About two decades ago, the late Arch Jones was in a downer mood.
Jones, the longtime faithful assistant to Don Dyer who succeeded the legendary coach and eventually became co-athletic director, had tried (and tried fervently) to hire Russ Pennell, a former point guard for the Bears who was considered one of the up-and-coming young assistant coaches in major college basketball.
Pennell turned him down for greater opportunities.
Pennell, as an assistant to Rob Evans at Ole Miss, had recruited the Arkansas players who helped begin the string of frustrations the Rebels have inflicted on the University of Arkansas basketball program.
UCA was NCAA Division II at the time. Pennell was a finalist for the Division I Oral Roberts post that eventually went to Eddie Sutton’s son, Scott. He then went on to top assistant’s posts at Arizona State and the University of Arizona. When the legendary Lute Olson resigned in 2008 for health reasons, Pennell took over as interim coach and led the Wildcats to a surprise Sweet Sixteen appearance in the NCAA tournament.
When Arizona didn’t retain him as fulltime coach, he became the head coach at Grand Canyon State for three seasons and was forced out after a 23-6 season by Phoenix Suns owner Jerry Colangelo, reportedly so he could hire his good friend and former Suns player Dan Majerle. Pennell went on to coach the Phoenix Mercury of the WNBA before he resigned last fall to pursue opportunities coaching men’s basketball, saying there were some possibilities this spring.
At 53, Pennell will become the new UCA men’s basketball coach and it should excited Bear supporters everywhere. It could turn out to be one of greatest, at least the one with the richest roots, hires by the school in its athletic history, certainly potentially the most revitalizing.
Here’s a guy who has played and/or coached under Dyer (the winningest coach in UCA history) plus Hall of Famers Eddie Sutton and Lute Olson. He has been a top recruiter and a well-respected assistant coach at the highest of basketball.
Although a native of Pittsburg, Kan., he has Arkansas roots. His father, Dewey Pennell, coached the Little Rock Christian teams that were some of the best in Arkansas a few years ago.
It’s a twist of fate and fortune that Pennell, who has been speculated for position every time it has opened since Dyer, is finally available.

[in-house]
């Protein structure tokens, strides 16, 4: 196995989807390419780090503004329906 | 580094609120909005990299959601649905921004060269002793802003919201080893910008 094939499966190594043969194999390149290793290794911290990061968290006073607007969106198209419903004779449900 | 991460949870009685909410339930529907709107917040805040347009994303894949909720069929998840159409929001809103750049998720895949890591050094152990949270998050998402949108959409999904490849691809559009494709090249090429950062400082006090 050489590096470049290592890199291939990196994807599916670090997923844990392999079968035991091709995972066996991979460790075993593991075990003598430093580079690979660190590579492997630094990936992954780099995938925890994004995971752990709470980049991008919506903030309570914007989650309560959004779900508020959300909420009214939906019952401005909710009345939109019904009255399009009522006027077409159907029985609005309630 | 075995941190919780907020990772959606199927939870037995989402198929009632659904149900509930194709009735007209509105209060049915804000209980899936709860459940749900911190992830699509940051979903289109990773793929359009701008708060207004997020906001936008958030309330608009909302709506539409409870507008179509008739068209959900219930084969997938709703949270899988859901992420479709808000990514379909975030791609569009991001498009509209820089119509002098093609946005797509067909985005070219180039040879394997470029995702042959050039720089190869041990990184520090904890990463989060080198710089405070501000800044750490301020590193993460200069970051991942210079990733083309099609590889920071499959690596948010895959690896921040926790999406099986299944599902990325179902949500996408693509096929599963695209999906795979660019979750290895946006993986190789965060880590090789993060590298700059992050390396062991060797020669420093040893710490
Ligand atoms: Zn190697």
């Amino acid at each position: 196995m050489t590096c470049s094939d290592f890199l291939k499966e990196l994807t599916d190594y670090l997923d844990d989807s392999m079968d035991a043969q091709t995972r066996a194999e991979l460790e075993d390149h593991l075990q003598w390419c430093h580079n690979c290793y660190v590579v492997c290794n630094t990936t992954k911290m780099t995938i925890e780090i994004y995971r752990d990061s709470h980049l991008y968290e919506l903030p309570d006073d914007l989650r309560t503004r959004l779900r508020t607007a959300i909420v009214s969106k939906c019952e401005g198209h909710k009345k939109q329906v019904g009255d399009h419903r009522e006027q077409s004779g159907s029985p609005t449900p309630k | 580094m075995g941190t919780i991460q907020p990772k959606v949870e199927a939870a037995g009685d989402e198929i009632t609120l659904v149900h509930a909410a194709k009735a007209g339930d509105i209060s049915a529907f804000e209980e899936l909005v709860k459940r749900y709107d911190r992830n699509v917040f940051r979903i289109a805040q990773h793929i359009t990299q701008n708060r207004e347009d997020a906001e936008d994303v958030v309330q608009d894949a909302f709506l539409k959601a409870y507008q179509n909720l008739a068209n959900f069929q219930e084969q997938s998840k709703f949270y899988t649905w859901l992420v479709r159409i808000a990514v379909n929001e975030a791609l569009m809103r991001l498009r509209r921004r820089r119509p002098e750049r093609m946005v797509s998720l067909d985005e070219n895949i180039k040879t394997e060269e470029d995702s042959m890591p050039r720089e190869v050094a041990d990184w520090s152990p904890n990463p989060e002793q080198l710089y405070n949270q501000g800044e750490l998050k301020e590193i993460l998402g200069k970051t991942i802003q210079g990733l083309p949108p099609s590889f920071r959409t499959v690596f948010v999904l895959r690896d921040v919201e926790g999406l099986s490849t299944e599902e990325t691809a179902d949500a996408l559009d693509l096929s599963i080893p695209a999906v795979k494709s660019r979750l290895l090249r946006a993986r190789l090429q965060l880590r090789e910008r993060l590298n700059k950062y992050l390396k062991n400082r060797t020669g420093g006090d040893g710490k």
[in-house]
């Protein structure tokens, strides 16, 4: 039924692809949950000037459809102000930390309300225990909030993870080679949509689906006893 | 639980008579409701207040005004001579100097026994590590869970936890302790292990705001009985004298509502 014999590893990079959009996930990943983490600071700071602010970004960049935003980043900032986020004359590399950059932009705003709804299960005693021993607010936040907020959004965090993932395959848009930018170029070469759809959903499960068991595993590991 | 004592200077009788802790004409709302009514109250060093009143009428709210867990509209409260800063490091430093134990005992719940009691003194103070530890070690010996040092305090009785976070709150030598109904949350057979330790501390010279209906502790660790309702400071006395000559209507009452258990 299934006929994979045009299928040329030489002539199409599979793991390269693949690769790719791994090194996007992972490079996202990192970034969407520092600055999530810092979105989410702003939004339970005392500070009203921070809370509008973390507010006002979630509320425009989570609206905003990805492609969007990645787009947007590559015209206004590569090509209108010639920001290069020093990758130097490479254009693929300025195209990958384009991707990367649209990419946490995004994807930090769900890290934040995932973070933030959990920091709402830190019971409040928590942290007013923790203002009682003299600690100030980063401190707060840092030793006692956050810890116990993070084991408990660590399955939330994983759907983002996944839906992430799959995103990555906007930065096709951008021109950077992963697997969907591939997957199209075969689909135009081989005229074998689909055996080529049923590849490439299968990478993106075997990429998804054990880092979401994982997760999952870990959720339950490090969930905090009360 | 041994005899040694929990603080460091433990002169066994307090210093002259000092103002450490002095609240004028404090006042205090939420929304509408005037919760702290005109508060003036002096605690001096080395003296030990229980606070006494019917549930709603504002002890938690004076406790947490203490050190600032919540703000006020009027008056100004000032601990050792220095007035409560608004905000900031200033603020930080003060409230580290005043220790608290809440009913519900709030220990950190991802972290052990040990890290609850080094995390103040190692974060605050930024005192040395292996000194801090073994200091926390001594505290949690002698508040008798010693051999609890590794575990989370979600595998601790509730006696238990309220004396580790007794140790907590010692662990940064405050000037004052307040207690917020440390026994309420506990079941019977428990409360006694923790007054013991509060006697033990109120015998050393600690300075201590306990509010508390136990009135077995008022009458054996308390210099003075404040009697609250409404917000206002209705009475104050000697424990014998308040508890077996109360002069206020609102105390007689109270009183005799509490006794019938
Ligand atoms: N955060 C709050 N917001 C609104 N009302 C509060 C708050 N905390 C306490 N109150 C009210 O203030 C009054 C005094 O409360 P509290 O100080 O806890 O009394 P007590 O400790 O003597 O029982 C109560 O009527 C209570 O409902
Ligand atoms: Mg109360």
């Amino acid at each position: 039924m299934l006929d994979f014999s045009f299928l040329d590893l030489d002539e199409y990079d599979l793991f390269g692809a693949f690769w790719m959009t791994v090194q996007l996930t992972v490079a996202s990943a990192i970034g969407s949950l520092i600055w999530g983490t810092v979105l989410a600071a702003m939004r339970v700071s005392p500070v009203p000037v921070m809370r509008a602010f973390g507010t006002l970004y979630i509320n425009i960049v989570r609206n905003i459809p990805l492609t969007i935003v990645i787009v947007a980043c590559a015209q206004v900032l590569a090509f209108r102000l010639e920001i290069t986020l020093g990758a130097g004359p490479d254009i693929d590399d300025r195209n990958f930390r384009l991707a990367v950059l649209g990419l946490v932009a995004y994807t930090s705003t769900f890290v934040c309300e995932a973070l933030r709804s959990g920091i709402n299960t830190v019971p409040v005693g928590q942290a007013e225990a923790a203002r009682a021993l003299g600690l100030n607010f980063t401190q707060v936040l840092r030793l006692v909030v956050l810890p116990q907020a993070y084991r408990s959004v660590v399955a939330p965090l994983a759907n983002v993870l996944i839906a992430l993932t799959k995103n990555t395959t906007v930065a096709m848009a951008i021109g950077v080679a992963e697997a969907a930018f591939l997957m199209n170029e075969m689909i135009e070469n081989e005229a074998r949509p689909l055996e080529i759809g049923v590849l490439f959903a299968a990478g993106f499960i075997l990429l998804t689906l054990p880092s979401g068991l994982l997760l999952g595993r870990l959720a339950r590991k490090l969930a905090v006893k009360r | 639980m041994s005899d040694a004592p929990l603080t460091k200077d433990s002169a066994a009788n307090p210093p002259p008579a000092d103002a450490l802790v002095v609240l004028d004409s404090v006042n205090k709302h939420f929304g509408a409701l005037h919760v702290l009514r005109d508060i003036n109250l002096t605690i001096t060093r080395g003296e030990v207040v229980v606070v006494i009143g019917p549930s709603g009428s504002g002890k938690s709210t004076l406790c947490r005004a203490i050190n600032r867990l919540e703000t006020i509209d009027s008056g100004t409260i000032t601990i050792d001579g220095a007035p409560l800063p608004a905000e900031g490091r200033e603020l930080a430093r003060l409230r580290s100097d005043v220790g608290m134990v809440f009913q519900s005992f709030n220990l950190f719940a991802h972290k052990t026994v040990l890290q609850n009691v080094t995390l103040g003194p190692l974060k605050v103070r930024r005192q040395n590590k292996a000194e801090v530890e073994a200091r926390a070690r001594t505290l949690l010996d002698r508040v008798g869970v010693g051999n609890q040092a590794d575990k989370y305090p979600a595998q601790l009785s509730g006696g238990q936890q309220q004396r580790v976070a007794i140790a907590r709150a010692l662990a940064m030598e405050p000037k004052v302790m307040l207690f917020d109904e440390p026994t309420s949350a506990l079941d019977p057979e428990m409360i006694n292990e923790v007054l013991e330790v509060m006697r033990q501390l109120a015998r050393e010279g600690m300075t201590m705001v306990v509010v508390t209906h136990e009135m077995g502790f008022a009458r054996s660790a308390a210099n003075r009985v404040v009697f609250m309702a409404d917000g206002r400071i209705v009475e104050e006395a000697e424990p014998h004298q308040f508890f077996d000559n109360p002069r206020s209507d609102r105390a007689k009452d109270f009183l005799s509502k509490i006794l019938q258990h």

Despite his credentials, he faces a challenge.
The once-proud UCA men’s basketball program is at its lowest level, in performance, record, and fan interest, as any time in my three decades of covering the Bears.
Since UCA joined NCAA Division I and the Southland Conference, the Bears’ record is as follows: 10-19 (3-13 SLC), 10-10 (3-13 SLC), 5-24 (1-15), 8-21 (3-13), 13-17, 7-11). They are currently 8-19 entering the final weekend. What’s worse, rumors are swirling that the academic lapses are serious.
Let’s don’t point fingers at interim coach Clarence Finley, a good man, a good coach who worked tirelessly and did everything asked of him during the interim period. Finley, who conceded in preseason that he had “to win some games and he understood the challenge when he took the job after Corliss Williamson resigned to head to the Sacramento Kings, was unfortunately at the steering wheel of the Titanic.
This UCA team has no inside game, is one of the poorest free-throw shooting teams in the NCAA, has no power forward, no true point guard, is prone to major defensive and mental lapses and hurt itself from the beginning with academic suspensions.
It is limited and terribly flawed. It’s to Finley’s credit that he and his staff kept the Bears playing hard and playing their best ball toward the end of the season.
It has been obvious for some time that a change was needed. The Bears have had no relevance as an NCAA Division I program and the fan base (both adults and students) was eroding bigtime.
With almost a year to decide on the direction of the program, Teague, who gambled with the hiring of Williamson (a great person with star power but who had no major college coaching experience), has done his homework. He and Pennell have obviously met and talked long before now.
I can’t think of a better person to try to get the runaway train under control than Pennell. He knows how to win, he knows how to build programs under trying conditions, he’s labored under and against some of the best of all time, he has a great network of connections from colleagues and potential recruits and his enthusiasm will be contagious. He knows how to embrace a challenge.
This hire was a long time in making. It won’t immediately grow into full fruition.
But a good seed that has been planted — one that is a strong hybrid of much success at several different places.
(Sports columnist David McCollum can be reached at 501-505-1235 or email@example.com or follow him on twitter @dmaclcd)